According to the AA of UK, breakdowns are most common during the winter months. The AA calls in extra patrols during the winter as more than 1,000 breakdowns occur in an hour. A few years back, the AA responded to more than 28,000 vehicle breakdowns in one day! Now that is quite a huge number in terms of cars and vans piling up on the motorway shoulder.
The winter season requires the most preparation and care pertaining to your vehicle if you wish to stay safe and avoid van breakdown. Road conditions are quite challenging during the cold winter months more so if there is snow and frost. Delays and accidents caused by other vehicles are to be expected so your best option is to keep your vehicle in tiptop shape and to make sure you are well-equipped to deal with possible emergency situations.
Check the Batteries
The vehicle battery powers the lights, wipers and heaters, seldom lasting longer than five years. If your van battery is near the end of its life, it is best to change it for a new one more so if you mostly drive during rush hour. Try to avoid running electrical systems longer than necessary: switch off the heated window off once condensation is gone and turn down the heater fan if possible. Switch off lights, wipers and rear screen heater when turning on the engine. If your van stays idle on weekends, do an overnight charge on the battery. If the engine does not start quickly, turn on the ignition and start the engine in five-seconds burst, allowing at least 30 seconds in between attempts.
Check the Windscreen as snow or ice on the windscreen is a regular occurrence during the cold winter months. Make sure you wash the windscreen regularly with washer fluid and treat with a suitable additive to ensure maximum visibility in the winter. You should stock up on de-icer and keep a scrapper just in case. Make sure that loose snow is removed from the van before driving off. The windscreen wipers must be in good condition and should be changed in case the blades are no longer effective. Never use the wipers to disperse snow or frost from the windscreen.
Lights and lenses must be kept clean at all times. You might have to clean them after use. Clear snow from the front and back lights. Make sure that all lights including fog lights are in good working condition. Use the fog lights only when necessary as they can dazzle other drivers and block-out brake lights. The number plates need to be free of dirt and snow too.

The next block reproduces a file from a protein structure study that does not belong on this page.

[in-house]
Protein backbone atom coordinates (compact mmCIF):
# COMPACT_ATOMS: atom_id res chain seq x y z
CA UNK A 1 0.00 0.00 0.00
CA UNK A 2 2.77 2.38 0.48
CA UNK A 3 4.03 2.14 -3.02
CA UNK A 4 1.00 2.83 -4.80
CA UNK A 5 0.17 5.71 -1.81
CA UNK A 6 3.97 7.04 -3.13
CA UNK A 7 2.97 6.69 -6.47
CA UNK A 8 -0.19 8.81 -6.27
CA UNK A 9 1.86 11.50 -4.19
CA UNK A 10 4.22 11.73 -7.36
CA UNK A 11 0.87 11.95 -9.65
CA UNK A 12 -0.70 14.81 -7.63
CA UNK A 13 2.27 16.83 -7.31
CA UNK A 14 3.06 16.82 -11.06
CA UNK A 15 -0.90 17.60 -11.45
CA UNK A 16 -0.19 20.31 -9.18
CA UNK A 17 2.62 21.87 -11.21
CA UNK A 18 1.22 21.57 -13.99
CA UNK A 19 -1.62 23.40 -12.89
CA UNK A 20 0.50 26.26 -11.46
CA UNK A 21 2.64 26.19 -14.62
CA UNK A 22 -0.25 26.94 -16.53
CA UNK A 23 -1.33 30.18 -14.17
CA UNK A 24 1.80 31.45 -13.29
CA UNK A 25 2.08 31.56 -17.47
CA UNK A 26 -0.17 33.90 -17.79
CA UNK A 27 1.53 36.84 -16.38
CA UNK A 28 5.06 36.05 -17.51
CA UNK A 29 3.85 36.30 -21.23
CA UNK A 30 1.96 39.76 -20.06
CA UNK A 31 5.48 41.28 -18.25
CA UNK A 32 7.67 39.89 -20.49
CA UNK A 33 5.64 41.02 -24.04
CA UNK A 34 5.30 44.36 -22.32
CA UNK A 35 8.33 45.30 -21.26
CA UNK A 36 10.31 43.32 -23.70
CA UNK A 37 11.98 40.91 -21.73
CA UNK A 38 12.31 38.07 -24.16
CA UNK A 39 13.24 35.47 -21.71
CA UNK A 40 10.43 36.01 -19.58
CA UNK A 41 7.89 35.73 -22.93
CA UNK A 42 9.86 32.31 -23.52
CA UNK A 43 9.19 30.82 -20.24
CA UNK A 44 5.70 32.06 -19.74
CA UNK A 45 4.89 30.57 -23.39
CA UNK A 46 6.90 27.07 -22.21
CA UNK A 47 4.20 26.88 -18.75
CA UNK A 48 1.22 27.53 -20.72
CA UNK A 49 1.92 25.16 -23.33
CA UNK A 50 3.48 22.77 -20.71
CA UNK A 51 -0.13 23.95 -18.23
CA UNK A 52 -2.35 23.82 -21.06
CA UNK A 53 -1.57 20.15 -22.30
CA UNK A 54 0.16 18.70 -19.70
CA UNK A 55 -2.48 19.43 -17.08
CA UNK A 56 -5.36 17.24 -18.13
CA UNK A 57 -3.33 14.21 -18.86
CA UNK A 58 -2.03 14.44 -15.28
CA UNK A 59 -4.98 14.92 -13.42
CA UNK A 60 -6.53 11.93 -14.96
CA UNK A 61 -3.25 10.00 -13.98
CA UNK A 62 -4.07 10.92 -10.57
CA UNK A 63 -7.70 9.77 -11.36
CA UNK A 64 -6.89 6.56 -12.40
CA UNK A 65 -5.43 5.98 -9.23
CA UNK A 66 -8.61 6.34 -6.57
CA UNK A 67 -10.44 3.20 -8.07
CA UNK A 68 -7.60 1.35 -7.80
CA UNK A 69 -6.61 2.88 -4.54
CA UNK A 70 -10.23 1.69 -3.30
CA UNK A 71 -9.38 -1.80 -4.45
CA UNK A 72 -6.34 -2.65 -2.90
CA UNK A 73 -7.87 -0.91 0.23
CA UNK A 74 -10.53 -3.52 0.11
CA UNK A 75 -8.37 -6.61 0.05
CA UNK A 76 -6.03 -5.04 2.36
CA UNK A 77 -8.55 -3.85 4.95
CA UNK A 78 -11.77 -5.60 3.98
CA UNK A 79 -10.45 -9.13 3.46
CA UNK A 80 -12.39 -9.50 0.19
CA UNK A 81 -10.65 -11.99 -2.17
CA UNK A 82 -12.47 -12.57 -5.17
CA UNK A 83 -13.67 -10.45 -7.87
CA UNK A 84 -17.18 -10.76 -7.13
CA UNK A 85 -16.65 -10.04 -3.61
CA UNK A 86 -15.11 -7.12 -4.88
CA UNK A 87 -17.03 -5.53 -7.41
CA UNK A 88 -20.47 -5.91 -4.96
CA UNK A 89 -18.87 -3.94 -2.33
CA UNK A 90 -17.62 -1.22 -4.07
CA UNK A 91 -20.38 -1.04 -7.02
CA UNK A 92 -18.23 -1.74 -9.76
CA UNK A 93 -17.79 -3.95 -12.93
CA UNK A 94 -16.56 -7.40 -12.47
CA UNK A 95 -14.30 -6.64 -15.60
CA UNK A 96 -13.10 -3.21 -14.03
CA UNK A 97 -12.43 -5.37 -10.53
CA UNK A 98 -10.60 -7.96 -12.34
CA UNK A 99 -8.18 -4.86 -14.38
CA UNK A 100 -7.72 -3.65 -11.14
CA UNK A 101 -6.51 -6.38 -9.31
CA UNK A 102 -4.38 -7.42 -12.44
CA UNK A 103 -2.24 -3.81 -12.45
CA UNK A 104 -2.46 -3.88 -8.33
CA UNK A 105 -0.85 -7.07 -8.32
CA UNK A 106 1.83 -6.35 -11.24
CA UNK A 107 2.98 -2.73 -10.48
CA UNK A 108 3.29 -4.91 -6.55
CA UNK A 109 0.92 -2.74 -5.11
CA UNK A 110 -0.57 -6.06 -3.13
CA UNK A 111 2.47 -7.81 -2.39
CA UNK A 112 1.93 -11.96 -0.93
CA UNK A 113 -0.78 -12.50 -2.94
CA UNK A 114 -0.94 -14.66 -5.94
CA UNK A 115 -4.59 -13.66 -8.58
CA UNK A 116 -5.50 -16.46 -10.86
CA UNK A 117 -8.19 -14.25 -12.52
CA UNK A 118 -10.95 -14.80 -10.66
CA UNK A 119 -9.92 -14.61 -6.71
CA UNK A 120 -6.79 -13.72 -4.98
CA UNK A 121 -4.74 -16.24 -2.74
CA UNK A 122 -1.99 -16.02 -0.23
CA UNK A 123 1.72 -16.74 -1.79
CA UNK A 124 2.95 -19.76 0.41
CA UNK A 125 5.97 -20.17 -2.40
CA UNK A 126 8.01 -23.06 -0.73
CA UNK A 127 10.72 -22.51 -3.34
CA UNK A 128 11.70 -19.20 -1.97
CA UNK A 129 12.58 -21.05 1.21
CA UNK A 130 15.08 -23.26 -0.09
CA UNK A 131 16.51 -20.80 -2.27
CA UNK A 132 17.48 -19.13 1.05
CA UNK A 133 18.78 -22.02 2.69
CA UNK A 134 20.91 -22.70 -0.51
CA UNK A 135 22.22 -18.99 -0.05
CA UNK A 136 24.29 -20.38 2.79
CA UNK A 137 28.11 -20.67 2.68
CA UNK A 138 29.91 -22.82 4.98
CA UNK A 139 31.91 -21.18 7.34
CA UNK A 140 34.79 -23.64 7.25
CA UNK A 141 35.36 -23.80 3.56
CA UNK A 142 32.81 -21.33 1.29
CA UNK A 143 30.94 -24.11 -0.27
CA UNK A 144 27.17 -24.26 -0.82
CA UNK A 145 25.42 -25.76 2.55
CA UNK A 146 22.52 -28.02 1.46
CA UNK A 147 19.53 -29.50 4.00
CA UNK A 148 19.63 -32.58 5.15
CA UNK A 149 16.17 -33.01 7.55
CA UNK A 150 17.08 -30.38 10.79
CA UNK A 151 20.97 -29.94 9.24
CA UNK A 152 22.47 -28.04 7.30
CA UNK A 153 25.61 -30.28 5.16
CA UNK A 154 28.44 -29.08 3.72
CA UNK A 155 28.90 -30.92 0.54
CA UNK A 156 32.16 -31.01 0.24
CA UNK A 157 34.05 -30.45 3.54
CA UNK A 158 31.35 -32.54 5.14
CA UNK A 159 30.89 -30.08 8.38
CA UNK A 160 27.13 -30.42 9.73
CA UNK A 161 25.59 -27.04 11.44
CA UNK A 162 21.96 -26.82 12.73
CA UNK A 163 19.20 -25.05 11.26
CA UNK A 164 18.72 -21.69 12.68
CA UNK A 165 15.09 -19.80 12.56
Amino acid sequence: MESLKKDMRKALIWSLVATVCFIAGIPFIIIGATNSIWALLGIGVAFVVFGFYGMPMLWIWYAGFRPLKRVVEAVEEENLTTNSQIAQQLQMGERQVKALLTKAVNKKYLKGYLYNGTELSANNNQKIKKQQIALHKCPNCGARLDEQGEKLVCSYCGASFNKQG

If you start the van and hear a continuous squeaking noise, then it is more likely that the fan belt is not off the pulley because the water pump is frozen solid! There is also the possibility that the cylinder block is frozen too. When this happens, stop the engine and let it thaw which could take several days unless you can move the vehicle into a heated garage.
If after driving a few miles you notice that the van begins to overhear, then the radiator is likely frozen, preventing the coolant from properly circulating. Stop the van and thaw the radiator before you cause serious damage.
Use anti-freeze to avoid freezing the radiator as this could lead to a cracked engine block. Most new vehicles use long-life anti-freeze but it is still recommended that you check the van’s handbook or ask the dealer as to the type of anti-freeze to use. For the winter, a 50:50 mix of water and anti-freeze in the cooling system is required to tolerate temperature down to -34° Celsius.
Check the brake fluid and engine oil.
It is best to change to winter tyres as they have higher silica content in the tread for better grip on the road, and to prevent the hardening of tyres in freezing temperature. The standard government tyre tread regulation is 1.6mm. However, AA recommends no less than 2mm tread with 3mm tread as the ideal for winter motoring.
Make sure you follow the recommended tyre pressure of your vehicle. Do not reduce the tyre pressure for more grip on the road as this is not true and will only reduce stability.
There is no need to use snow chains unless you live in a remote area covered with heavy snow and where the roads are not cleared.
Aside from making sure that you do van maintenance is well-maintained and in excellent condition, the key to driving safely in snow and ice is gentle manoeuvres. Note that it takes 10 times longer to stop in snow and ice so don’t rush on a wet and icy motorway.
Want more advice on how to care for you van or looking to buy a new van this winter? Give us a call at 01656 837374.